Amir Mateen
QUETTA: Dr Abdul Malik faces unique circumstances in Balochistan’s history, as he happens to be its chief minister at a time that many see as a make-or-break situation. He exudes an odd mix of hopes and fears.
As the ruling National Party’s Mir Kabeer Jan said so aptly, “from here onwards we’ll either swim or sink; we don’t have the luxury to float.” It was difficult to say whether he was saying that about Dr Malik, his party, province or perhaps Pakistan for that matter.
Either way the statement was relevant to all.Dr Maalick is being anxiously watched by the entire Balochistan, Islamabad and Rawalpindi, not to forget the Baloch separatists sitting in London and Geneva. And here we are not talking about regional and international forces that keenly monitor this resource-rich strategically located province.
He has to constantly balance among all these competing and often conflicting interests. If Dr Malik fails this would give the Baloch separatists a chance to say: here you go again! They would have more justification to fight the State and might win back more moderates who still want to give the Constitution a try. Yet his success at delivering on development and curbing State excesses can also encourage the separatists to reap the benefits of reasonable autonomy that the 18th Amendment in the Constitution promises. We already hear from un-denied local news that the Khan of Kalat, Suleman Khan plans to return to Pakistan. We don’t know whether he is coming because he is broke or upset over his only son Mohammad Khan switching sides with the establishment. Mohammad is found justifying his pro-Pakistan stance by frequently quoting his grandfather, Ahmad Yar Khan. The Khan of Kalat at the time of Partition had justified his accession to Pakistan on the premise that the latter was asked by the Prophet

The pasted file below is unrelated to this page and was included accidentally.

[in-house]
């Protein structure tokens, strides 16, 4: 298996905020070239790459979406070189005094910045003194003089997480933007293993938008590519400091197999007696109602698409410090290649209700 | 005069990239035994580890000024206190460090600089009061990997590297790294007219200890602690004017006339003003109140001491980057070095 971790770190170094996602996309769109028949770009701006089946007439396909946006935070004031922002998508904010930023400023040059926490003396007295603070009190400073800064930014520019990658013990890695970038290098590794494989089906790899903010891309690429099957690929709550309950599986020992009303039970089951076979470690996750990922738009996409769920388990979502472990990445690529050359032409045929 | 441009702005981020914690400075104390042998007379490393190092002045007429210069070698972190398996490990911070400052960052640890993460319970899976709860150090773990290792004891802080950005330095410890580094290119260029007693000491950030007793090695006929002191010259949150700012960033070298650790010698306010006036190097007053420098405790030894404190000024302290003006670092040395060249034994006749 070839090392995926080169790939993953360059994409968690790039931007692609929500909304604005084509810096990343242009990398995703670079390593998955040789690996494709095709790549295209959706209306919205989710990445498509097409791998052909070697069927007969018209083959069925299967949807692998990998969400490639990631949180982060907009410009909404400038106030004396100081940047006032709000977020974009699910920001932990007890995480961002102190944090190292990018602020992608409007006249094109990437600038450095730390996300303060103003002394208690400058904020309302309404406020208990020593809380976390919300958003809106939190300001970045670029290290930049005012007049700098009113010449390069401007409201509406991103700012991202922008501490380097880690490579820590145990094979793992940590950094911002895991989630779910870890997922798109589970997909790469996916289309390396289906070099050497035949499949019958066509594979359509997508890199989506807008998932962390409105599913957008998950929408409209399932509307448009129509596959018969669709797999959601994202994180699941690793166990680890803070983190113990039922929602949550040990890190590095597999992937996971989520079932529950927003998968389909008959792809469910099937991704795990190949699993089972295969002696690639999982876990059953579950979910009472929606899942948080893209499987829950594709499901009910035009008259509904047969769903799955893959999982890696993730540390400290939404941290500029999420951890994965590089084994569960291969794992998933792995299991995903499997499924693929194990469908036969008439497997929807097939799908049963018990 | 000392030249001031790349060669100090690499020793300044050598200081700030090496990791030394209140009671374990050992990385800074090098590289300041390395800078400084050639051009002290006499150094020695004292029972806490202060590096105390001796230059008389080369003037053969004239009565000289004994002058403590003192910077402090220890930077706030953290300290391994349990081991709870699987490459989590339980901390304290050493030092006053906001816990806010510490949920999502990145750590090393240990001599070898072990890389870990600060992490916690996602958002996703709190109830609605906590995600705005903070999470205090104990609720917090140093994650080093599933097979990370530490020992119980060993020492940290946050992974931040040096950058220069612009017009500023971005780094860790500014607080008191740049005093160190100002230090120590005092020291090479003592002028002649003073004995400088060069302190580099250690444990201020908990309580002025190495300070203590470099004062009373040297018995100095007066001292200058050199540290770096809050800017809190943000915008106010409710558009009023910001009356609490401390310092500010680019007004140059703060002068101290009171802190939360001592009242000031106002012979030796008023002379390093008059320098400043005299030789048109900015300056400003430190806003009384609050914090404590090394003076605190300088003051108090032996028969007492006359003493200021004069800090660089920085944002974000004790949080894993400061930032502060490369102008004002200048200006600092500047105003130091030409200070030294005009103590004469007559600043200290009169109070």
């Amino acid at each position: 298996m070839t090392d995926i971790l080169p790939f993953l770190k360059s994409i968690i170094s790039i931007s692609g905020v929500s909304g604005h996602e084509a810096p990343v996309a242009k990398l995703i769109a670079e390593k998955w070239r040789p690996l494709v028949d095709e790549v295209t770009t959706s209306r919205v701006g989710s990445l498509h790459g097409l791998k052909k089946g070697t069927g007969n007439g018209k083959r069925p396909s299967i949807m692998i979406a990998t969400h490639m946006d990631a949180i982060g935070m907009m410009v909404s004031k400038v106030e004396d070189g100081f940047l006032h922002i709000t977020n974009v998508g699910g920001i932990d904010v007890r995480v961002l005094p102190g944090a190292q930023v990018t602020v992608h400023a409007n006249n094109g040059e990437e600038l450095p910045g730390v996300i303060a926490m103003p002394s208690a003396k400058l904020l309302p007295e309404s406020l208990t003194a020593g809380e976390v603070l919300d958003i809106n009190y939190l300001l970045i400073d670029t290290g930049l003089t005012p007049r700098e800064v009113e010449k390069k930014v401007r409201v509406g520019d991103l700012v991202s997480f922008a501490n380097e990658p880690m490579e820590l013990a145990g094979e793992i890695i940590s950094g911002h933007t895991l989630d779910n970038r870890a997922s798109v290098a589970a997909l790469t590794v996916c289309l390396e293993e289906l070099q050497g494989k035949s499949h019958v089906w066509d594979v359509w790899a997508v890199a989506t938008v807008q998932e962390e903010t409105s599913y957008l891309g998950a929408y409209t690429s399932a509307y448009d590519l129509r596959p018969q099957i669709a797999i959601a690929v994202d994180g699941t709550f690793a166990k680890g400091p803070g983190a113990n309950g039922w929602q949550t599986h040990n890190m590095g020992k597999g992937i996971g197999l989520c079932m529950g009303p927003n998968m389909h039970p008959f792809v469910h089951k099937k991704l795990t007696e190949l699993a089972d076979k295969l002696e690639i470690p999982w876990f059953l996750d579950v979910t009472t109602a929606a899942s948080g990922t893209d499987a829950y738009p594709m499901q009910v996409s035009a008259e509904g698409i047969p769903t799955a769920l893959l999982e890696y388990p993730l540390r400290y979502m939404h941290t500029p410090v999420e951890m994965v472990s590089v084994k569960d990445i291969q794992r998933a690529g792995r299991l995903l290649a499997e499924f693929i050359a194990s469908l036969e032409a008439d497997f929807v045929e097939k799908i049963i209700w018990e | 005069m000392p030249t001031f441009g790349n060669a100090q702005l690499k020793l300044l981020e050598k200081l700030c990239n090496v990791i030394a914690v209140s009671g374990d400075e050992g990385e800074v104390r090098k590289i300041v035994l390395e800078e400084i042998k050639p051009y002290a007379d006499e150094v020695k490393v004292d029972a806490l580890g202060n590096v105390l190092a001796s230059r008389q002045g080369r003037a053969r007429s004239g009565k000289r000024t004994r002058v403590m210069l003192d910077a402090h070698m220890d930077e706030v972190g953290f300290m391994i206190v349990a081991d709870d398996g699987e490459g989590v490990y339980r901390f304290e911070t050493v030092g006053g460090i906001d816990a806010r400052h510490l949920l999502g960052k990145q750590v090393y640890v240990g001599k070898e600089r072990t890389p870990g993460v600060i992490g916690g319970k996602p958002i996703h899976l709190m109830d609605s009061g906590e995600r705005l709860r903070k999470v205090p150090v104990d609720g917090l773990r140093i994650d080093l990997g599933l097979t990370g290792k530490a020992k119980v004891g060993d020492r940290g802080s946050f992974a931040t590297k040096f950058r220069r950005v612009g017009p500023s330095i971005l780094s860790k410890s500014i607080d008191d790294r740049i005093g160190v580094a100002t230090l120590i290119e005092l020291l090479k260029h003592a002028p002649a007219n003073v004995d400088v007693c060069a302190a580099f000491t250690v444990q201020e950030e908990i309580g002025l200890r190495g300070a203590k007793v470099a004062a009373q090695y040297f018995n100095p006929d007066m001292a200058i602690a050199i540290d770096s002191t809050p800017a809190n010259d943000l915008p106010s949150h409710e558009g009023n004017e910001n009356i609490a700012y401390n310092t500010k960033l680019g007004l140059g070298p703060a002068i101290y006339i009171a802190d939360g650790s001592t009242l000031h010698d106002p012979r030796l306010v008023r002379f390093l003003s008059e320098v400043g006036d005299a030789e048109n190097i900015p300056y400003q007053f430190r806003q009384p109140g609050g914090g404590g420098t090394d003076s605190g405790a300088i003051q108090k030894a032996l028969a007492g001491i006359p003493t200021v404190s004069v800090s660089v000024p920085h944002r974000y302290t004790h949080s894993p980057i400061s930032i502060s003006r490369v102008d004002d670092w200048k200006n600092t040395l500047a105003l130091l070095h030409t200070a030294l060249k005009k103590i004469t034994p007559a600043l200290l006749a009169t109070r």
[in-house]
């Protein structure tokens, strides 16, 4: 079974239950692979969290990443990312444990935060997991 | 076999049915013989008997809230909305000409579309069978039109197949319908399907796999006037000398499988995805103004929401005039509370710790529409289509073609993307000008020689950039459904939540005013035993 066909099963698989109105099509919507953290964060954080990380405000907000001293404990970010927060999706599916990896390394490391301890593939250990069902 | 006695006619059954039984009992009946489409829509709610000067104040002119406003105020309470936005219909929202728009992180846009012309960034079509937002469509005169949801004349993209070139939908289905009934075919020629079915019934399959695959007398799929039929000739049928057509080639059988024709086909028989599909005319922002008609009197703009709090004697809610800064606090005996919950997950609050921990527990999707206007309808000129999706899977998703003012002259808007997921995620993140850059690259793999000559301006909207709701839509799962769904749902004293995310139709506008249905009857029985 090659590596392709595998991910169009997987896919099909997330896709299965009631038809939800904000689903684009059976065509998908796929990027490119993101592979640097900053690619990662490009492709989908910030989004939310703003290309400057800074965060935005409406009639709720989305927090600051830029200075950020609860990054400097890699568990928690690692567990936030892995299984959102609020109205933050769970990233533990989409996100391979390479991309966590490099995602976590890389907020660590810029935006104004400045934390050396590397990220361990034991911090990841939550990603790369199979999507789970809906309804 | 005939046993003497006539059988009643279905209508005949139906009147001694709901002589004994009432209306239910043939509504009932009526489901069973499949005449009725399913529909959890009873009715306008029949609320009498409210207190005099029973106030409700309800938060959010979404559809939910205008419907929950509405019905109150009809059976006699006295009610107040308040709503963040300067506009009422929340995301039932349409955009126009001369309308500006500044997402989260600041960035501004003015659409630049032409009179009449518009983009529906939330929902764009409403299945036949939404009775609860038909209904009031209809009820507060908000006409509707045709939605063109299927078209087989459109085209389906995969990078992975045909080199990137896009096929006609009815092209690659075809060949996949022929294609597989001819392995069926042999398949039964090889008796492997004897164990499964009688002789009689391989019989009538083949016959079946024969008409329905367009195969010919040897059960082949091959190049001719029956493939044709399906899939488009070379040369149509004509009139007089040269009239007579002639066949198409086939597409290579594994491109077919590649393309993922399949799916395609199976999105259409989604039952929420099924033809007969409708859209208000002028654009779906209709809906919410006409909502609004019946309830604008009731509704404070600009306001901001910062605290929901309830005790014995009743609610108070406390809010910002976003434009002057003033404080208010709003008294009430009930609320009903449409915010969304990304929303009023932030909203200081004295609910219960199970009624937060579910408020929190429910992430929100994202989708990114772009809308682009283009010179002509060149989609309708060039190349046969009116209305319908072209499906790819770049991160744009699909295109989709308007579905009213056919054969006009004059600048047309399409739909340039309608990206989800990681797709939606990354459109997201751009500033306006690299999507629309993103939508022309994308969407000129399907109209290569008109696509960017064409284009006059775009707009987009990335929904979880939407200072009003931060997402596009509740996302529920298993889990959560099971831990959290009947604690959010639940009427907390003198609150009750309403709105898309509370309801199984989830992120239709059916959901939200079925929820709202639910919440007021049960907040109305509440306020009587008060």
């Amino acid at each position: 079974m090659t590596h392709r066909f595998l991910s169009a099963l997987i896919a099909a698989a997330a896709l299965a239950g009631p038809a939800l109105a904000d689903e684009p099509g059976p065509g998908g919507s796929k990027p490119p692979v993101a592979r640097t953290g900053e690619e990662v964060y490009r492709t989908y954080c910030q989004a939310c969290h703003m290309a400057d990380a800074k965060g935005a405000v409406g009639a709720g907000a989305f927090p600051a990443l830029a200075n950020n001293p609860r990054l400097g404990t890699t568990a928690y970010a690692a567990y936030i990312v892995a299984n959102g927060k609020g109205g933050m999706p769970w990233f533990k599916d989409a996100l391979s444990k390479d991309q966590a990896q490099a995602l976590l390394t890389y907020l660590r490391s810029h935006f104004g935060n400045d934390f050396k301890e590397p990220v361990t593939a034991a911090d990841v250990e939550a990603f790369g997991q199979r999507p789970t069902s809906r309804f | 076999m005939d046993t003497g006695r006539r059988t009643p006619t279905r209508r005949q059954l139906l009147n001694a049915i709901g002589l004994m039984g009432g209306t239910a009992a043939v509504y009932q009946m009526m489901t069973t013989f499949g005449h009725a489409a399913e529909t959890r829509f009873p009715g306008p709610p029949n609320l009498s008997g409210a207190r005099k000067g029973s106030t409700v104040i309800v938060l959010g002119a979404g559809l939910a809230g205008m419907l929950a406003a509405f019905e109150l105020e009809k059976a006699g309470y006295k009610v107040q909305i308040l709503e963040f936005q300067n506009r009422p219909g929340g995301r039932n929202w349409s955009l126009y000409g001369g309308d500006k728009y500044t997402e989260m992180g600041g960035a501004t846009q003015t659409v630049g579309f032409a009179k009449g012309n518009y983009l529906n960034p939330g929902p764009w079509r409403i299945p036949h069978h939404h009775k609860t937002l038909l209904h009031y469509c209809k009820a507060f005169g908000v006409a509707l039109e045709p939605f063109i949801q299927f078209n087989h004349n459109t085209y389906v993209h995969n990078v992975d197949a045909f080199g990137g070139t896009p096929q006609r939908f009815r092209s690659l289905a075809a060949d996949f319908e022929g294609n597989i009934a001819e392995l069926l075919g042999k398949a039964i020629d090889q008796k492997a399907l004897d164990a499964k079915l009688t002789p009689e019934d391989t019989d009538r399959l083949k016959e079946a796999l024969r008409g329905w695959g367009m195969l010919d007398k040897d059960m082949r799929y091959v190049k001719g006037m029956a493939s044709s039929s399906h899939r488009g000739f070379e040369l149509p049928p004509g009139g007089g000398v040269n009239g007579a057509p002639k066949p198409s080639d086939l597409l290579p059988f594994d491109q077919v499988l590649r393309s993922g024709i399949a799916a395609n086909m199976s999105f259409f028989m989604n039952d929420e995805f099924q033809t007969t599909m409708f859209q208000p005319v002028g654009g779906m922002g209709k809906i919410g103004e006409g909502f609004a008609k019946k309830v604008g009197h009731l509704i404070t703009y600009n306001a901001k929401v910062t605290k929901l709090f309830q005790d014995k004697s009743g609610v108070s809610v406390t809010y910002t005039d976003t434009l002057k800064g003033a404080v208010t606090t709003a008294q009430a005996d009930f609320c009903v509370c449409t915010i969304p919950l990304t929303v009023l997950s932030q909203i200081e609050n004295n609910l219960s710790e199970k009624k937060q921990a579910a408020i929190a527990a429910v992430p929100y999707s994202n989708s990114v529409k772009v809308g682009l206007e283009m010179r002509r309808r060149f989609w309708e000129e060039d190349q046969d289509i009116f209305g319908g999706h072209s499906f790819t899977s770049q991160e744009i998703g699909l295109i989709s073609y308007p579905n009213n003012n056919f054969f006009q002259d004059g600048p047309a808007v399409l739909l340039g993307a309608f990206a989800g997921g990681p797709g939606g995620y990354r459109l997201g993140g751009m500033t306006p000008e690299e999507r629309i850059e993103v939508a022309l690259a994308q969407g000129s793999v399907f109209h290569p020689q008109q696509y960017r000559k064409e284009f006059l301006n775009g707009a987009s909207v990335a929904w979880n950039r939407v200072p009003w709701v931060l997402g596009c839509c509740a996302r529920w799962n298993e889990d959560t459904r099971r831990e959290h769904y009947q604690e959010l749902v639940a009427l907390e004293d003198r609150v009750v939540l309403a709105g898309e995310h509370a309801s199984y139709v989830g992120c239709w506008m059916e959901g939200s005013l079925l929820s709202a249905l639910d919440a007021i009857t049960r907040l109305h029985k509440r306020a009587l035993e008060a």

(PBUH) in a dream to join Quaid-i-Azam. Déjà vu-Tahirul Qadri!We also don’t know if Suleman Khan has been encouraged by the State to return or perhaps he is simply sick of living abroad and wants to retrieve his lost mantle as the Khan.
In Islamabad, Nawaz Sharif has chosen Dr Malik over his majority party because he wants peace and stability in his backyard. Sharif knows he does not have a capable chief minister candidate among the 22 PML (N) members that he gathered from other parties just before or after the last elections. He also knows that the Pashtun nationalists led by his favourite PMAP Chief Mahmood Khan Achakzai would not settle on anybody other than Dr Maalick. Achakzai chose to become king-maker instead of having PMAP king (with four more members than NP’s ten) as he knows Balochistan is not ready to absorb a Pashtun chief minister.
So he settled for having his brother as Governor besides pocketing key ministries. This is fine with Nawaz Sharif who also tolerates constant bickering from his party members as long as Dr Malik can keep the troublesome province reasonably stable.
To his good luck, Dr Malik became the chief minister at the heels of a predecessor who has come to be known as Mohammad Shah Rangeela of Balochistan. It was not just about Aslam Raisani’s fads about women heels, fancy motorcycles, strange haircuts and stranger quotes. Balochistan under him went through its worst phase in terms of corruption, governance and the law and order.